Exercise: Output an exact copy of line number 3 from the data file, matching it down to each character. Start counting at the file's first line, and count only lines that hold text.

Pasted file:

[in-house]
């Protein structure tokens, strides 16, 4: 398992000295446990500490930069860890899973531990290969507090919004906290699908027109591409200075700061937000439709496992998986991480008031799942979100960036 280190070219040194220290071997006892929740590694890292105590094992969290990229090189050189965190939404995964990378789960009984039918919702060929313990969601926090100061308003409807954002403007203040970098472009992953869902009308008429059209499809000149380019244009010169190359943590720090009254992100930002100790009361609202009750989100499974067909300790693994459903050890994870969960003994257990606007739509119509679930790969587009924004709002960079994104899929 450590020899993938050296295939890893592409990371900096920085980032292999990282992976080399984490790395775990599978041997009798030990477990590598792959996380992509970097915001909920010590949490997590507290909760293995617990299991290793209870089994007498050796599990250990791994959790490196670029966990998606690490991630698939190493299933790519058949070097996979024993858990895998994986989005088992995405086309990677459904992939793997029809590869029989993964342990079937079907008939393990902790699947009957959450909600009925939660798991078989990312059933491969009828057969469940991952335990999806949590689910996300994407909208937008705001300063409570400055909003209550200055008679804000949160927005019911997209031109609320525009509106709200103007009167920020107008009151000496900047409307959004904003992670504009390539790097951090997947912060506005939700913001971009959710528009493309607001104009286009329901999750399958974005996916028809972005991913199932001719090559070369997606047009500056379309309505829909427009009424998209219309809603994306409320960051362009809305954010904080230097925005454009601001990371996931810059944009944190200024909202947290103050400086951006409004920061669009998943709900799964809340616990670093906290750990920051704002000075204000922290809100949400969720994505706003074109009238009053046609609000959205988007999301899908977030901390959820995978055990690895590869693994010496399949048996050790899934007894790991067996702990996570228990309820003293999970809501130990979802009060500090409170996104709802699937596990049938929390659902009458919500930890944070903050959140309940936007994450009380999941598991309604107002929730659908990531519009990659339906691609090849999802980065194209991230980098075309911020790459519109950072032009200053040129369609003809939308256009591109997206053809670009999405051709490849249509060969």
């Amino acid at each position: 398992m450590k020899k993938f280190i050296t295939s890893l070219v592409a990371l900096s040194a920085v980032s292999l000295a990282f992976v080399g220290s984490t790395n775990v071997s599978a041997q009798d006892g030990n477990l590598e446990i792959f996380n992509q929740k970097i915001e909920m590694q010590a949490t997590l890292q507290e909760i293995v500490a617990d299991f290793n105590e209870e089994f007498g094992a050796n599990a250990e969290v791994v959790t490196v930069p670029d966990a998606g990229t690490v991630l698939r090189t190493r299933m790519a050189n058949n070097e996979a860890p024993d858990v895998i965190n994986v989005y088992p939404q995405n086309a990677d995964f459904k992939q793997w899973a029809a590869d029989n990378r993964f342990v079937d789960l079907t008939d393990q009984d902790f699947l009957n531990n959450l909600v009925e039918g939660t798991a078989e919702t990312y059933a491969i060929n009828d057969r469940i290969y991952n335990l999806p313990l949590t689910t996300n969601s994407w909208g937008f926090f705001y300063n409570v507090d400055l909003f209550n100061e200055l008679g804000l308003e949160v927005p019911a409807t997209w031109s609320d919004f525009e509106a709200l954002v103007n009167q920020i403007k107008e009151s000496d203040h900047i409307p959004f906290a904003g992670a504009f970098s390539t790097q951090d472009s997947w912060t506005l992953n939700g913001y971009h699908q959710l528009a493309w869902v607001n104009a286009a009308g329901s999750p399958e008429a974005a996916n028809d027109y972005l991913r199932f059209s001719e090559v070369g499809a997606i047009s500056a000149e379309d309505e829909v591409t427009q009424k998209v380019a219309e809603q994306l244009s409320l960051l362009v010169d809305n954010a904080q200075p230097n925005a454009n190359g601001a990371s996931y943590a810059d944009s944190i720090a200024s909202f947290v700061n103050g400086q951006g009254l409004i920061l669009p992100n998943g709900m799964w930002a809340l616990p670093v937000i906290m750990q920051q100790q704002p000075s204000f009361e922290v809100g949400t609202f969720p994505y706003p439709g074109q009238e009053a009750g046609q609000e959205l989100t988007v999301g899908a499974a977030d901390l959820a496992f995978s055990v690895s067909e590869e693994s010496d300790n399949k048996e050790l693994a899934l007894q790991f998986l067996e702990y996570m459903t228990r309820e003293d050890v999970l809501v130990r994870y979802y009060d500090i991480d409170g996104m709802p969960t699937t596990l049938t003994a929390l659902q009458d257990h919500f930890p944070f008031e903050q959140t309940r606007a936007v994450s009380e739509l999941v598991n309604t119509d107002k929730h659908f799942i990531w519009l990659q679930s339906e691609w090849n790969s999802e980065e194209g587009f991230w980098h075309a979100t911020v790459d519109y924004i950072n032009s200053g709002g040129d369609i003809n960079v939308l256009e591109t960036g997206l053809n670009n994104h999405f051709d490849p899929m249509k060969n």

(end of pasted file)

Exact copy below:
């Amino acid at each position: 398992m450590k020899k993938f280190i050296t295939s890893l070219v592409a990371l900096s040194a920085v980032s292999l000295a990282f992976v080399g220290s984490t790395n775990v071997s599978a041997q009798d006892g030990n477990l590598e446990i792959f996380n992509q929740k970097i915001e909920m590694q010590a949490t997590l890292q507290e909760i293995v500490a617990d299991f290793n105590e209870e089994f007498g094992a050796n599990a250990e969290v791994v959790t490196v930069p670029d966990a998606g990229t690490v991630l698939r090189t190493r299933m790519a050189n058949n070097e996979a860890p024993d858990v895998i965190n994986v989005y088992p939404q995405n086309a990677d995964f459904k992939q793997w899973a029809a590869d029989n990378r993964f342990v079937d789960l079907t008939d393990q009984d902790f699947l009957n531990n959450l909600v009925e039918g939660t798991a078989e919702t990312y059933a491969i060929n009828d057969r469940i290969y991952n335990l999806p313990l949590t689910t996300n969601s994407w909208g937008f926090f705001y300063n409570v507090d400055l909003f209550n100061e200055l008679g804000l308003e949160v927005p019911a409807t997209w031109s609320d919004f525009e509106a709200l954002v103007n009167q920020i403007k107008e009151s000496d203040h900047i409307p959004f906290a904003g992670a504009f970098s390539t790097q951090d472009s997947w912060t506005l992953n939700g913001y971009h699908q959710l528009a493309w869902v607001n104009a286009a009308g329901s999750p399958e008429a974005a996916n028809d027109y972005l991913r199932f059209s001719e090559v070369g499809a997606i047009s500056a000149e379309d309505e829909v591409t427009q009424k998209v380019a219309e809603q994306l244009s409320l960051l362009v010169d809305n954010a904080q200075p230097n925005a454009n190359g601001a990371s996931y943590a810059d944009s944190i720090a200024s909202f947290v700061n103050g400086q951006g009254l409004i920061l669009p992100n998943g709900m799964w930002a809340l616990p670093v937000i906290m750990q920051q100790q704002p000075s204000f009361e922290v809100g949400t609202f969720p994505y706003p439709g074109q009238e009053a009750g046609q609000e959205l989100t988007v999301g899908a499974a977030d901390l959820a496992f995978s055990v690895s067909e590869e693994s010496d300790n399949k048996e050790l693994a899934l007894q790991f998986l067996e702990y996570m459903t228990r309820e003293d050890v999970l809501v130990r994870y979802y009060d500090i991480d409170g996104m709802p969960t699937t596990l049938t003994a929390l659902q009458d257990h919500f930890p944070f008031e903050q959140t309940r606007a936007v994450s009380e739509l999941v598991n309604t119509d107002k929730h659908f799942i990531w519009l990659q679930s339906e691609w090849n790969s999802e980065e194209g587009f991230w980098h075309a979100t911020v790459d519109y924004i950072n032009s200053g709002g040129d369609i003809n960079v939308l256009e591109t960036g997206l053809n670009n994104h999405f051709d490849p899929m249509k060969n």